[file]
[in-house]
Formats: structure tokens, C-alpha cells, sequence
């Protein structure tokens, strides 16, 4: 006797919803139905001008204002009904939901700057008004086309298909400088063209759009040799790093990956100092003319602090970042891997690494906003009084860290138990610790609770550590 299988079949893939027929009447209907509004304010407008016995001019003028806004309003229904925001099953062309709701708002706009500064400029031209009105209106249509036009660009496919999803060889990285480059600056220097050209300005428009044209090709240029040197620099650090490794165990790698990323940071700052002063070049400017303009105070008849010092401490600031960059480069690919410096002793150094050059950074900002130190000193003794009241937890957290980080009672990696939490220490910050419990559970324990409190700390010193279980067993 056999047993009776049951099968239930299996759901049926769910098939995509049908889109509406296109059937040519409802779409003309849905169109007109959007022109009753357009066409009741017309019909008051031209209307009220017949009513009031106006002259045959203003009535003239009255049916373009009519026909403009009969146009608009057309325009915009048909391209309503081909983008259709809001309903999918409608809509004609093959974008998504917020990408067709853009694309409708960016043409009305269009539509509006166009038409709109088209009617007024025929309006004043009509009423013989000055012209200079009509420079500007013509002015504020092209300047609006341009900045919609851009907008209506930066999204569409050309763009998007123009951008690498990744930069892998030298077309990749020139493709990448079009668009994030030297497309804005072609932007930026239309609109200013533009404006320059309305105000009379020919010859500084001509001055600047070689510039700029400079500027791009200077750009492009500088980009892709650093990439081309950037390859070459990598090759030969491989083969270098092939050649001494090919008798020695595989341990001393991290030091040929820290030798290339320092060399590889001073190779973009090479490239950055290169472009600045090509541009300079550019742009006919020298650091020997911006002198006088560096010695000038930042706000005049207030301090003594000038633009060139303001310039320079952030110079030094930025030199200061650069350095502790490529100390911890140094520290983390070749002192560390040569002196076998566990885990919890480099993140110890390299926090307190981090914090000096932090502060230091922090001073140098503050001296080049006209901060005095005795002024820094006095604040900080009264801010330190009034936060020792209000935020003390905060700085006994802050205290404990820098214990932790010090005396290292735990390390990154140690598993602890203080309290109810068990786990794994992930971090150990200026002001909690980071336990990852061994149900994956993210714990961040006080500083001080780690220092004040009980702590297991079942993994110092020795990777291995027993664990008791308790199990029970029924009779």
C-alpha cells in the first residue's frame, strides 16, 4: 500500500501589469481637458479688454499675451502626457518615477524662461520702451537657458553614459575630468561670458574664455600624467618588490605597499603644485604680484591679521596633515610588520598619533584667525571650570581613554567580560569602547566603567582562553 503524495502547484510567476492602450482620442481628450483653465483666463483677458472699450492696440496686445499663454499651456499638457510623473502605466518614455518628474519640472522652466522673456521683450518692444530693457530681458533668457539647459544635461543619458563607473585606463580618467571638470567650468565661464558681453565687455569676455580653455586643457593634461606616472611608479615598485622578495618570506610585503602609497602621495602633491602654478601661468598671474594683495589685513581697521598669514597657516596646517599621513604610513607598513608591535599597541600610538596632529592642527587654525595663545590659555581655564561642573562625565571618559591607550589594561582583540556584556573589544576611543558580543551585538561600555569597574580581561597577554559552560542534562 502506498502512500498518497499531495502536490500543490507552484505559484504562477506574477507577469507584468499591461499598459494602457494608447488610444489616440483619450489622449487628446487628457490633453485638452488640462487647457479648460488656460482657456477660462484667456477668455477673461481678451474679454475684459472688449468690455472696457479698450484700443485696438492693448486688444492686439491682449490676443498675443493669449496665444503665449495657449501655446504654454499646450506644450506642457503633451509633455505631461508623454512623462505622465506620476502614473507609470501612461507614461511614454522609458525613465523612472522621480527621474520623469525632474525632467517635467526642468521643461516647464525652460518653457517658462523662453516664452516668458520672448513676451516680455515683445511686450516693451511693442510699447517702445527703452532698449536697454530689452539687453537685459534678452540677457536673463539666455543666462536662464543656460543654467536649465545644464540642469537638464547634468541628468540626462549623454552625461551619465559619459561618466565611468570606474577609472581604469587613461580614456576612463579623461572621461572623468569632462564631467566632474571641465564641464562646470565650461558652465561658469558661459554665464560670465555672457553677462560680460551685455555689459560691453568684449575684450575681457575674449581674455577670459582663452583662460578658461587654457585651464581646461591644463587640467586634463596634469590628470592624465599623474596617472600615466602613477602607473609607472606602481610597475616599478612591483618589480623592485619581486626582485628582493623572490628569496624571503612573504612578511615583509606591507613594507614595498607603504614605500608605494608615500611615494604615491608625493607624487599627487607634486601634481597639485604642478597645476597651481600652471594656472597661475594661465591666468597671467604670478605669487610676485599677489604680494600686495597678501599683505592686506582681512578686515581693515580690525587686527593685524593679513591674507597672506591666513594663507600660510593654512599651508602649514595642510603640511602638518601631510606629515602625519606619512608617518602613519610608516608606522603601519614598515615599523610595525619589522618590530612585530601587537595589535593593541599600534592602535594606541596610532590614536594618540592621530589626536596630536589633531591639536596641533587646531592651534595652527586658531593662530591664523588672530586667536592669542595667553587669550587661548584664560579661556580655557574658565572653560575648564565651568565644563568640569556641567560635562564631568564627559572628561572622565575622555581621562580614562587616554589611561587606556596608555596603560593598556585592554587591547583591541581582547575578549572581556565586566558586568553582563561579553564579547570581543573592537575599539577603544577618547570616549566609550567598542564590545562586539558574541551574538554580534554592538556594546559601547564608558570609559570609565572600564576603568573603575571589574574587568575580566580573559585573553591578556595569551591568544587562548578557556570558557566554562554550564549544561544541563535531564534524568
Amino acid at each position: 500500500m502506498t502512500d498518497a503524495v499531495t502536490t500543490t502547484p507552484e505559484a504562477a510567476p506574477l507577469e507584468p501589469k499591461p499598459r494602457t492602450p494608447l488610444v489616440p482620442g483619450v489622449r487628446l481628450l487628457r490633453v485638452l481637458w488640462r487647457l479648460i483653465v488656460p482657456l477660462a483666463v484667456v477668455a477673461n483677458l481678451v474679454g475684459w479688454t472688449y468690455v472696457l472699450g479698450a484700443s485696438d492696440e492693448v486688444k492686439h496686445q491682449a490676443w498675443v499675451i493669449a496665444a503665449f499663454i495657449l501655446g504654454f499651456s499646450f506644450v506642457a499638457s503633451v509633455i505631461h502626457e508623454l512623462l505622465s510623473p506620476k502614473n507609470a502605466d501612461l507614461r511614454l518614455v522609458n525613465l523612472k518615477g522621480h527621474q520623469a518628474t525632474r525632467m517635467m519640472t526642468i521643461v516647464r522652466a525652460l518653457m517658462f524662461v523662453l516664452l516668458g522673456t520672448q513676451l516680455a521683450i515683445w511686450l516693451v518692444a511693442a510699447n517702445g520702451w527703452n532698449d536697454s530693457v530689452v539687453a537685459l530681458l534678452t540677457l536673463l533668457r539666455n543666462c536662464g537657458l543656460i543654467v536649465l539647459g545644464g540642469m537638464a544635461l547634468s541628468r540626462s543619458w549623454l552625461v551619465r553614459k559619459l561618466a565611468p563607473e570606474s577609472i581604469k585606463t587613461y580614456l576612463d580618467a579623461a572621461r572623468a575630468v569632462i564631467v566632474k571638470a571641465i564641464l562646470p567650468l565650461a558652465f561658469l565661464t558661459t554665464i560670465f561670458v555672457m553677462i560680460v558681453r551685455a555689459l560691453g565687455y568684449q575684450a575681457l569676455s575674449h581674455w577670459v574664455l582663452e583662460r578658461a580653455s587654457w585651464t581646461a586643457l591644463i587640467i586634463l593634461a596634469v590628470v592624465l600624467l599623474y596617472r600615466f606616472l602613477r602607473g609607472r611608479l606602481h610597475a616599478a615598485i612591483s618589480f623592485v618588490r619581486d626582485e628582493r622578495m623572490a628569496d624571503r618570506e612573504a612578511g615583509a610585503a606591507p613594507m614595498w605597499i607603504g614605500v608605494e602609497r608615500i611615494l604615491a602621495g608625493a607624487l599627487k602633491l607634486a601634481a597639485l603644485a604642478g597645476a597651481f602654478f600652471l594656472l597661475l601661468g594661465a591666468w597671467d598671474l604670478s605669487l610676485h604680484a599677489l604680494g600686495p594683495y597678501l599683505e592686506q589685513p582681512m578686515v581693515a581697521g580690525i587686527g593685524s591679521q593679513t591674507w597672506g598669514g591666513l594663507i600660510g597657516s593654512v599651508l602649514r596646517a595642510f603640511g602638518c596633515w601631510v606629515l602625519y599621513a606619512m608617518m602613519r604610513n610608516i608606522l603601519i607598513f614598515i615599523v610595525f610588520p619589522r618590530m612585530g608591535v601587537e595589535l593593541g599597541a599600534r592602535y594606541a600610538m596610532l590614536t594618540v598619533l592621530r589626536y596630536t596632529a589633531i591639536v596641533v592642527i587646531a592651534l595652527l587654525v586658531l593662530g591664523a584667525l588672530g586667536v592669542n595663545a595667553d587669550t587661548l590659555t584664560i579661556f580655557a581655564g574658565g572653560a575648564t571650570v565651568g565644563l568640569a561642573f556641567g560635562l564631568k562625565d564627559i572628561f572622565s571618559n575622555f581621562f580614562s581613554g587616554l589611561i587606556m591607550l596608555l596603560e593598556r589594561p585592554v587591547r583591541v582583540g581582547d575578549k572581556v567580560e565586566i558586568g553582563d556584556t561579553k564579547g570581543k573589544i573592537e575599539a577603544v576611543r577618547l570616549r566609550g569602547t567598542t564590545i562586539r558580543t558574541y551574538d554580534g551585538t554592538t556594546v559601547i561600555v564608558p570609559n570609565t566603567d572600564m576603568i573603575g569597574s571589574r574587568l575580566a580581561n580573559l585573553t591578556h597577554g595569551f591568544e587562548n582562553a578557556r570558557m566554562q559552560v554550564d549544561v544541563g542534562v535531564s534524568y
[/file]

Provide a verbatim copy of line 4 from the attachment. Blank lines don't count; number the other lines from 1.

C-alpha cells in the first residue's frame, strides 16, 4: 500500500501589469481637458479688454499675451502626457518615477524662461520702451537657458553614459575630468561670458574664455600624467618588490605597499603644485604680484591679521596633515610588520598619533584667525571650570581613554567580560569602547566603567582562553 503524495502547484510567476492602450482620442481628450483653465483666463483677458472699450492696440496686445499663454499651456499638457510623473502605466518614455518628474519640472522652466522673456521683450518692444530693457530681458533668457539647459544635461543619458563607473585606463580618467571638470567650468565661464558681453565687455569676455580653455586643457593634461606616472611608479615598485622578495618570506610585503602609497602621495602633491602654478601661468598671474594683495589685513581697521598669514597657516596646517599621513604610513607598513608591535599597541600610538596632529592642527587654525595663545590659555581655564561642573562625565571618559591607550589594561582583540556584556573589544576611543558580543551585538561600555569597574580581561597577554559552560542534562 502506498502512500498518497499531495502536490500543490507552484505559484504562477506574477507577469507584468499591461499598459494602457494608447488610444489616440483619450489622449487628446487628457490633453485638452488640462487647457479648460488656460482657456477660462484667456477668455477673461481678451474679454475684459472688449468690455472696457479698450484700443485696438492693448486688444492686439491682449490676443498675443493669449496665444503665449495657449501655446504654454499646450506644450506642457503633451509633455505631461508623454512623462505622465506620476502614473507609470501612461507614461511614454522609458525613465523612472522621480527621474520623469525632474525632467517635467526642468521643461516647464525652460518653457517658462523662453516664452516668458520672448513676451516680455515683445511686450516693451511693442510699447517702445527703452532698449536697454530689452539687453537685459534678452540677457536673463539666455543666462536662464543656460543654467536649465545644464540642469537638464547634468541628468540626462549623454552625461551619465559619459561618466565611468570606474577609472581604469587613461580614456576612463579623461572621461572623468569632462564631467566632474571641465564641464562646470565650461558652465561658469558661459554665464560670465555672457553677462560680460551685455555689459560691453568684449575684450575681457575674449581674455577670459582663452583662460578658461587654457585651464581646461591644463587640467586634463596634469590628470592624465599623474596617472600615466602613477602607473609607472606602481610597475616599478612591483618589480623592485619581486626582485628582493623572490628569496624571503612573504612578511615583509606591507613594507614595498607603504614605500608605494608615500611615494604615491608625493607624487599627487607634486601634481597639485604642478597645476597651481600652471594656472597661475594661465591666468597671467604670478605669487610676485599677489604680494600686495597678501599683505592686506582681512578686515581693515580690525587686527593685524593679513591674507597672506591666513594663507600660510593654512599651508602649514595642510603640511602638518601631510606629515602625519606619512608617518602613519610608516608606522603601519614598515615599523610595525619589522618590530612585530601587537595589535593593541599600534592602535594606541596610532590614536594618540592621530589626536596630536589633531591639536596641533587646531592651534595652527586658531593662530591664523588672530586667536592669542595667553587669550587661548584664560579661556580655557574658565572653560575648564565651568565644563568640569556641567560635562564631568564627559572628561572622565575622555581621562580614562587616554589611561587606556596608555596603560593598556585592554587591547583591541581582547575578549572581556565586566558586568553582563561579553564579547570581543573592537575599539577603544577618547570616549566609550567598542564590545562586539558574541551574538554580534554592538556594546559601547564608558570609559570609565572600564576603568573603575571589574574587568575580566580573559585573553591578556595569551591568544587562548578557556570558557566554562554550564549544561544541563535531564534524568